Full-face masks are essential for firefighters to ensure respiratory protection in smoke diving incidents and toxic environments. While the masks protect the firefighters in terms of clean air supply, voice communication is impeded at the same time. For that reason so-called communication units have been added to conventional masks. These units consist of microphones inside the communication unit which is in front of themask for recording the voices of firefighters, signal processing for enhancing the recorded speech, as well as amplifiers and loudspeakers (attached to the outside of the mask) for playing back the enhanced signals. This improves the communication between firefighters and, e.g., civilians that should be rescued.
Furthermore, firefighters usually act in small teams. Thus, (team) communication is important for efficient operation. For this kind of communication the above mentioned electro-acoustic enhancement helps only if the firefighters would operate only within small distances between each other. A better way is to use so-called team radio. Here, the voice of each firefighter is transmitted (after appropriate signal enhancement)wirelessly via an internal radio system to surrounding communication units. After decoding, the signals are played back via loudspeakers that are attached close to the ears of the firefighters. Thus, a low-range radio with automatic connecting and disconnecting features has been developed.
In addition to the team-radio connection a second wireless connection can be used by firefighters: the so-called tactical radio. Here, an external radio device is utilized, e.g. based on the TETRA standard. This second radio link is typically used for communication with the coordinating person of the operation, e.g. for calling ambulances or organizing additional support.
For achieving good communication a variety of hardware and signal processing algorithms is necessary. This includes the microphones used for recording the signals of firefighters, noise reduction techniques that should, for example, reduce so-called breathing noise, or loudspeakers and corresponding amplifiers that are able to operate with limited energy resources. Thus, such communication systems are comparable in some sense to hands-free telephones, public address systems, hearing-aids, or in-car communication systems. In contrast to the before mentioned applications the evaluation of full-face masks is, however, not done in the same detail. Therefore, we focus also on the development of appropriate automatic evaluation systems for breathing protection masks.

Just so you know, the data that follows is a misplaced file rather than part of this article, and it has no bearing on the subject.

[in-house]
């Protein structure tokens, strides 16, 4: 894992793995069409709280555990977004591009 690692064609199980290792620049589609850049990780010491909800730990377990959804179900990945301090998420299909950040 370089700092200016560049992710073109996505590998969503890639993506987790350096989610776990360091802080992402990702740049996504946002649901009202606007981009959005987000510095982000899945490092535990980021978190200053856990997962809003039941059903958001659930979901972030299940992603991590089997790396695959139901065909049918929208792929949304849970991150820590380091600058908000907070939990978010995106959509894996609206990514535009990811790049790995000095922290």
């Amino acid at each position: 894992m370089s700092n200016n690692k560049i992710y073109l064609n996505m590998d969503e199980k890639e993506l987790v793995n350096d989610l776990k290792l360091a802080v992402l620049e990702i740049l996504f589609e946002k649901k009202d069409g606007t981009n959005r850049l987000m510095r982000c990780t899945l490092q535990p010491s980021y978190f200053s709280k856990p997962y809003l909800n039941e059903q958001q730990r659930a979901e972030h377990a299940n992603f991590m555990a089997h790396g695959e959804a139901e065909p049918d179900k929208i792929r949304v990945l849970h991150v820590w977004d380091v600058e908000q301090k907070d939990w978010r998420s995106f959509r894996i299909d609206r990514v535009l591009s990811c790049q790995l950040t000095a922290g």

In addition to improvements for the communication of fire fighters we also focus in the reduction of environmental noise. Therefore, we equip the helmet of firefighters with so-called error microphones (sensors close to the ears) and anti-noise loudspeakers (speakers close to the ears) and try to reduce the noise using active noise control approaches.
M. Brodersen, A. Volmer, G. Schmidt: Signal Enhancement for Communication Systems Used by Firefighter, EURASIP Journal on Audio, Speech, and Music Processing, vol. 21, pp. 1 - 19, 2019
T. Hübschen, A. Wilbrandt, M. Brodersen, G. Schmidt: Sprachsignalentzerrung für einen Kunstkopf mit zeitveränderlichem Resonanzvolumen, Proc. DAGA, Germany, 2019
C. Marquard, C. Baasch, M. Brodersen, O. Niebuhr, and G. Schmidt: Speech, Think, Act: A Phonetic Analysis of the Combinatorial Effects of Respiratory Mask, Physical and Cognitive Stress on Phonation and Articulation, Proc. DAGA, Kiel, Germany, 2017
M. Brodersen, B. Gröger, and G. Schmidt: Verbesserung der Sprachverständlichkeit für Atemschutzmasken mittels Signalbearbeitung mit nichtlinearen Kennlinien, Proc. DAGA, Kiel, Germany, 2017
M. Brodersen, T. M. Jüngling, G. Schmidt: Evaluation of Communication Systems for Full-Face Firefighter Masks, ITG Speech, October 2016
M. Brodersen, A. Volmer, M. Romba, G. Schmidt: Sprachaktivitätserkennung mittels eines Mustererkenners für Atemschutzmasken, Proc. DAGA 2015, March 16-19, 2015, Nuremberg, Germany